This is Part 5 in a series of posts that examines Disney’s Aida in detail. Aida has a book by Linda Woolverton, David Henry Hwang and Robert Falls, lyrics by Tim Rice and music by Elton John.
Act 1 Scene 3
We now find ourselves in a hallway of the palace. As ordered, Mereb is taking Aida to Amneris and what transpires takes place in the style of one of those “in one” scenes that were developed by Oscar Hammerstein II in the musical plays he wrote with Richard Rodgers in order to keep the action moving apace downstage while scenes were being changed upstage.
The scene doesn’t do much to set up the song that follows it, almost arbitrarily planting in a cue after Mereb and Aida discuss Radames for a few lines so that we can see that he is somewhat different from other Egyptians in his treatment of the Nubian slaves. The song, “How I Know You”, is a duet by Mereb and Aida, during which Mereb reveals that Aida is the king of Nubia’s daughter and Aida begs him not to reveal her identity to anyone because she would be killed or used otherwise to subdue her father into giving away what little of Nubia remains free Nubian land.
Tim Rice’s lyric starts off well, but already begins to raise questions that are never answered in the lyric or in the book before the first verse is done. As Mereb describes his family’s abduction from Nubia, he says that Aida ‘witnessed (their) abduction’, presumably from the palace where his father worked ‘as advisor to the king’. Now, how was Aida spared being taken herself during this episode if she was close enough to witness it? And why does it seem that she did nothing about it? Surely Mereb’s family’s abduction was not an isolated event? No, it must have been part of a siege upon the palace. So what exactly happened here?
The marriage of the first stanza to the music works quite nicely, with the short phrases fitting neatly to the short phrases of the music. Musically, a pattern also seems to be emerging, whereby the Nubians sing in a musical language that is less driven by popular music forms, partly because of the orchestrations by Steve Margoshes, which aid this illusion. The marriage between music and lyrics in the second stanza doesn’t work quite as well: Rice starts making use of enjambments that are now split musically because of the pattern established in the first verse. This makes the lyric sound awkward and self-conscious, something that isn’t helped by the awkward and clichéd filler lyric about how Mereb’s reminiscence ‘surely ring a bell’ for Aida.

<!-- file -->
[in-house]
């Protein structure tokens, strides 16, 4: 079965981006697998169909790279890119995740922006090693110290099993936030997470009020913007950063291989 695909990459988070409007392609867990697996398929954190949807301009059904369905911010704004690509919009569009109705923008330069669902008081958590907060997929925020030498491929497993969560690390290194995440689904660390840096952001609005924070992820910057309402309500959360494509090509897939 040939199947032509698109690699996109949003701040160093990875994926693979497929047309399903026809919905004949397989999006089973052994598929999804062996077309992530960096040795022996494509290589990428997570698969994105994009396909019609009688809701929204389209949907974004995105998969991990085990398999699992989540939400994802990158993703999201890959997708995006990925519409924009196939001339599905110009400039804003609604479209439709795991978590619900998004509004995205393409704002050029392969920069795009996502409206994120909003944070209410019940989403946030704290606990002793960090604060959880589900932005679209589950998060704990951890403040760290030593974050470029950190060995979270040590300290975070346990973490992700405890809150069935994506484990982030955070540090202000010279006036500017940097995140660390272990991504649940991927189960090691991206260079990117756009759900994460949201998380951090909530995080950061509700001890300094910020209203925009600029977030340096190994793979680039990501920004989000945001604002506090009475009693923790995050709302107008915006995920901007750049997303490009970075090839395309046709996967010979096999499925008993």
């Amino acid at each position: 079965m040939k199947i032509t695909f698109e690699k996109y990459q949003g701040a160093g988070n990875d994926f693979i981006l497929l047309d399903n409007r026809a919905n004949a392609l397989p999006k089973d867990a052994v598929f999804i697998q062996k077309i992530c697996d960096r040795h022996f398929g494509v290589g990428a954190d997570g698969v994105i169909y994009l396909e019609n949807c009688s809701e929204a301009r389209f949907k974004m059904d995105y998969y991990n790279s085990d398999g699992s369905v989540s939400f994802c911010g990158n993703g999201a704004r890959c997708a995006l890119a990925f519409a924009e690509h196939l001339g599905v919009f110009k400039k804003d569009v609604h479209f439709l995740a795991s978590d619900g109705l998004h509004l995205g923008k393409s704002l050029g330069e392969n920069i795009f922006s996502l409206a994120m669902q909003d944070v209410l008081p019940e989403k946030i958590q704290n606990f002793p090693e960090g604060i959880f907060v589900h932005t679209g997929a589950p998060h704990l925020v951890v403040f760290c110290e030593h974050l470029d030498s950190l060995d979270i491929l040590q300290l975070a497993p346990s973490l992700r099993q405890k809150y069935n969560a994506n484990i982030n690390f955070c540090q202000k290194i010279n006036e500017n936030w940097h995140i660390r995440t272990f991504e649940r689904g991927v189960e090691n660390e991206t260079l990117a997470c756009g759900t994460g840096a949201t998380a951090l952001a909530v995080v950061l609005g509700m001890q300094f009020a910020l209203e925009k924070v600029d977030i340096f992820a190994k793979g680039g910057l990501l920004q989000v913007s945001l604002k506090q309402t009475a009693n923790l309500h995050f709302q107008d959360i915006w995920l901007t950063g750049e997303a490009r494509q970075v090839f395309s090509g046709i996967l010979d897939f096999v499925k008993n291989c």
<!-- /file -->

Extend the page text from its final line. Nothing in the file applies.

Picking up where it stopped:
The rest of the song takes the form of a brief debate between the two about whether her identity should be revealed, even if only to the Nubians. Aida is dead set against this, but the argument feels unfinished and seems to hint at dramatic proposals that are never quite realised:
My only hope is silence
You’ve never seen my face
No you remain a princess
In any time or place
You don’t know me
The awkwardly phrased idea in the Aida’s first quoted line aside, there are other ideas that aren’t quite fulfilled in this lyric. The idea that Aida can say “You don’t know me” as a response to Mereb’s statement that she still looks like a princess – the line is after all a response to Aida saying that her face could be taken as that of any Nubian slave – makes one wonder what exactly Aida has gone through since Mereb was taken, what has changed her feelings about herself. Exploring that in a set of two verses would give greater psychological complexity to Aida, making this interaction go beyond circumstance and narrative by contributing to character and theme. It’s a missed opportunity.
After the song, some more dialogue follows that basically reinforces the idea proposed in the song. This doesn’t appear to be a particularly economical or focused scene. Finally, Mereb drops in an aside to Aida in regard to Amneris and Radames’ relationship:
MEREB: Just so you know, Amneris is more than that to Radames. She’s his betrothed.
AIDA: He’s to be married? When?
MEREB: The day his ship sinks and the royal builders refuse to make him another. Come; let’s get you to the Princess.
The line about the date of the wedding almost makes up for the really weak introduction of the topic into the dialogue. This scene, and the song that accompanies it, really need a lot of refining to become a tight dramatic sequence. It’s that kind of sloppy complacency that prevents Aida from being as good a musical as it could have been.
NEXT UP: Amneris, Princess of Egypt… or is that Anna Wintour?
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